week to see performances and visit museums, to attend workshops and participate in experiments, such as making elephant toothpaste, projectile volcanoes and experimenting with chemiluminescence. There was a cinema trip to The Martian and a West End theatre visit to see Nicole Kidman star as Rosalind Franklin, the ground- breaking chemist who contributed to the discovery of DNA in the play Photograph 51 . While the primary focus was to engage pupils, we also involved parents, former pupils and students from local schools who were invited to see the Science telescope at our stargazing event and to engage with astronaut Shannon Walker via our live satellite connection on NASA night. It was a highly successful week that got everyone thinking about the links between Science and the Arts, and represented inspiring, challenging and active learning at its best.







1. The stargazing event 2. Henry Fraser OA (centre) at the launch of his exhibition of paintings 3. Virtual reality as seen through an Oculus Rift headset, made available during the week 4. Lord Professor Robert Winston, one of the many visiting speakers during Dulwich Inventive 5. Mixing ingredients for ‘elephant’s toothpaste’ 6. The ‘toothpaste’ emerges… 7. Year 9 at the Science Museum 8. Centrifugal spin paintings 9. The Master joins in with a group of spin painters 10. Controlling drones being raced at Eller Bank 11. Breathtaking data collection in the Long Note competition with brass and woodwind players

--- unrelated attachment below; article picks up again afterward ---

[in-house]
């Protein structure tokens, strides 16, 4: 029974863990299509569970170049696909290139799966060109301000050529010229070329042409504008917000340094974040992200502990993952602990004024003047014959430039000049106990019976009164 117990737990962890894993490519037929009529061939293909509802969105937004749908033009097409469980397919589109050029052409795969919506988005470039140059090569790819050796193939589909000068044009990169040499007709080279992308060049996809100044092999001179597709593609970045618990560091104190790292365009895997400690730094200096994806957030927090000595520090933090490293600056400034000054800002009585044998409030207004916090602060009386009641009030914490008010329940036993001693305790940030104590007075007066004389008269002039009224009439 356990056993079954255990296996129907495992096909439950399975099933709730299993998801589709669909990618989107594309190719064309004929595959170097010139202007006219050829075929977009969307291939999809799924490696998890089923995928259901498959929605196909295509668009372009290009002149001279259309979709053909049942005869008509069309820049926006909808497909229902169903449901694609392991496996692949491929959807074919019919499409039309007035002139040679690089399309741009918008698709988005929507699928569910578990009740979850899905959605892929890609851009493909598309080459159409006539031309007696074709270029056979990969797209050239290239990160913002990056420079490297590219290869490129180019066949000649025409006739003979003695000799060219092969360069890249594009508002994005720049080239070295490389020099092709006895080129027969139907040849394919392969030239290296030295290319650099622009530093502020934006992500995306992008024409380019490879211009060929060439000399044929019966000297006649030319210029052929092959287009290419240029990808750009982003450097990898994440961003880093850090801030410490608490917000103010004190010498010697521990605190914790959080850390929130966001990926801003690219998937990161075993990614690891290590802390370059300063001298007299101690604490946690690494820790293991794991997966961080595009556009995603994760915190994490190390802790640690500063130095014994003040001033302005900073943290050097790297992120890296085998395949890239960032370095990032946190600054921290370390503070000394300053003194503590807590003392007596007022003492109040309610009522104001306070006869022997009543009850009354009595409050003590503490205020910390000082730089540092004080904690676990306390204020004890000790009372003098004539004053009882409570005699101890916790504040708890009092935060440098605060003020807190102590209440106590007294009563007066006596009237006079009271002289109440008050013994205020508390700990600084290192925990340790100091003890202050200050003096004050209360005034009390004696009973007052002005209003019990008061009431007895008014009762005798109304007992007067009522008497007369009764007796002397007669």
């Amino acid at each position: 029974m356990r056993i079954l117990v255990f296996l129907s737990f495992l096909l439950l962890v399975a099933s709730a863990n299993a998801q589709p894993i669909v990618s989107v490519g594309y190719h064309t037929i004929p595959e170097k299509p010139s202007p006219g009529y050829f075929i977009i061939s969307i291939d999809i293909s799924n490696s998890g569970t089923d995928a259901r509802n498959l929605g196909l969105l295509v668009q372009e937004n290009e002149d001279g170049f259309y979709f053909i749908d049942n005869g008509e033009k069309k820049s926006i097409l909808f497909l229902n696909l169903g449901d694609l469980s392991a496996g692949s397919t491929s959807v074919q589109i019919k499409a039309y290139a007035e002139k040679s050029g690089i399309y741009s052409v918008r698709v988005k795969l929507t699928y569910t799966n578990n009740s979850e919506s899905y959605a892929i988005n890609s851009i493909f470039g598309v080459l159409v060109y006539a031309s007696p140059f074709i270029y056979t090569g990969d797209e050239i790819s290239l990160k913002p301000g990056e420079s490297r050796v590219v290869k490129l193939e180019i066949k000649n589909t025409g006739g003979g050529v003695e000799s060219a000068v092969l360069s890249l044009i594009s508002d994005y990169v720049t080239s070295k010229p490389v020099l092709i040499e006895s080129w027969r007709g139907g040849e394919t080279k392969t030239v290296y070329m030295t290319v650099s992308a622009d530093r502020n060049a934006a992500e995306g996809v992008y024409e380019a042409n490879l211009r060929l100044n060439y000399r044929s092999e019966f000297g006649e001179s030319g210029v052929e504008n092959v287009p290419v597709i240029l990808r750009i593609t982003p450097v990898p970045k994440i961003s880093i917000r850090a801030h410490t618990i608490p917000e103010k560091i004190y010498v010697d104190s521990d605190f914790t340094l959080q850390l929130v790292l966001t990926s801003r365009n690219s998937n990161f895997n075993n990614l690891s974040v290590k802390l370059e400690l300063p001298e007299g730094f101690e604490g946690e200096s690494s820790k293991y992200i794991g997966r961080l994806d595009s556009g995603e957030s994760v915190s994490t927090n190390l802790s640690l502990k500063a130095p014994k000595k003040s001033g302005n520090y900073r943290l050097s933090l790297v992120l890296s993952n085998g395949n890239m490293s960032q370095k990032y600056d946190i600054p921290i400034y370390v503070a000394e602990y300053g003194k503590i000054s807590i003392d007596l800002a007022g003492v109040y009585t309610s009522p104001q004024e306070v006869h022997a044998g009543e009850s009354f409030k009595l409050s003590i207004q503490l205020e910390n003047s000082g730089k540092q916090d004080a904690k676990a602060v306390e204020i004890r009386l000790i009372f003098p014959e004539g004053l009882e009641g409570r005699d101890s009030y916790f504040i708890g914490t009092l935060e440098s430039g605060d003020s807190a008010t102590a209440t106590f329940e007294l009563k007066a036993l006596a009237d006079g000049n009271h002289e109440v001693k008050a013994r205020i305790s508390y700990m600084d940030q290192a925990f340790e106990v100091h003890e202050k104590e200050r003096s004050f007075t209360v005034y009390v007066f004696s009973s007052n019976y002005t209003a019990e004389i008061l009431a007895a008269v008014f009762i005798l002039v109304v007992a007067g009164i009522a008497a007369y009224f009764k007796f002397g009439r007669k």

I t starts with a relatively simple idea: concepts from Physics are employed to devise locks for safes that are conceptually hard to crack, but that become more straightforward when those concepts are understood. However, in the national rounds of the Weizmann Competition, this had itself been tested, with teams vying to unlock each other’s creations in a variety of imaginative ways. Our competitors attempts to roll glue sticks up an incline or trying to catapult objects through a hole of smaller diameter resulted in them cracking our safe in a more literal way than was intended. So the Dulwich team arrived at the international tournament in Israel ready for some serious competition. After an initial period in which we were allowed to make last minute changes to our safe, there was an antagonising wait while numerous judges inspected it and questioned our understanding of the principles guarding it. Then the teams got cracking. It is a terrible moment when you are guarding your safe and the other team is edging closer and closer to cracking it – which only two teams managed to do, with distinctly dubious methods. However, the safecracking side was very enjoyable indeed, with some members of our team putting their taste buds on the line and getting a mouth load of salt water, while we also came across a far superior Star Wars safe, which did not help us at all. On the whole, though, the competition was a very enjoyable day and, technically, we came in the top 20 per cent internationally (if you look subjectively at certain statistics…). Alexandros Penny (Year 12) and Harry Spratt (Year 12) reflect on another year trying to thwart attempts to unlock the Dulwich team’s safe The Weizmann safecracking competition